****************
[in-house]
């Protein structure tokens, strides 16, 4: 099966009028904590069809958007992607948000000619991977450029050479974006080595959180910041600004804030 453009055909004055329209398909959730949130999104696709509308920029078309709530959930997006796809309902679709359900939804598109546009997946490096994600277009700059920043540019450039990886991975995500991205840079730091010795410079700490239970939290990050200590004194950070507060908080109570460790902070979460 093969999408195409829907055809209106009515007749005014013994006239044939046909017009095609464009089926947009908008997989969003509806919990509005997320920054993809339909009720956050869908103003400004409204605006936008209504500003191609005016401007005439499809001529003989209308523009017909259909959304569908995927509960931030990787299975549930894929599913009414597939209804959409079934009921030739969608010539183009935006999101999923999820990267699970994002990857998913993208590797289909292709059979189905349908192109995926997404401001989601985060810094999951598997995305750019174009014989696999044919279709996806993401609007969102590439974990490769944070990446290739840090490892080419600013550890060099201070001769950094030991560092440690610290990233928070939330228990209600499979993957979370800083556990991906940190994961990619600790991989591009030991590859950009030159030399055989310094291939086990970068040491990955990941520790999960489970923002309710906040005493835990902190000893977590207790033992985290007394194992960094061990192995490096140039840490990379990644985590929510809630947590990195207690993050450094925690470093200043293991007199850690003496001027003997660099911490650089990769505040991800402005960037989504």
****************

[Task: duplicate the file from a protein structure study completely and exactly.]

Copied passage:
[in-house]
């Protein structure tokens, strides 16, 4: 099966009028904590069809958007992607948000000619991977450029050479974006080595959180910041600004804030 453009055909004055329209398909959730949130999104696709509308920029078309709530959930997006796809309902679709359900939804598109546009997946490096994600277009700059920043540019450039990886991975995500991205840079730091010795410079700490239970939290990050200590004194950070507060908080109570460790902070979460 093969999408195409829907055809209106009515007749005014013994006239044939046909017009095609464009089926947009908008997989969003509806919990509005997320920054993809339909009720956050869908103003400004409204605006936008209504500003191609005016401007005439499809001529003989209308523009017909259909959304569908995927509960931030990787299975549930894929599913009414597939209804959409079934009921030739969608010539183009935006999101999923999820990267699970994002990857998913993208590797289909292709059979189905349908192109995926997404401001989601985060810094999951598997995305750019174009014989696999044919279709996806993401609007969102590439974990490769944070990446290739840090490892080419600013550890060099201070001769950094030991560092440690610290990233928070939330228990209600499979993957979370800083556990991906940190994961990619600790991989591009030991590859950009030159030399055989310094291939086990970068040491990955990941520790999960489970923002309710906040005493835990902190000893977590207790033992985290007394194992960094061990192995490096140039840490990379990644985590929510809630947590990195207690993050450094925690470093200043293991007199850690003496001027003997660099911490650089990769505040991800402005960037989504």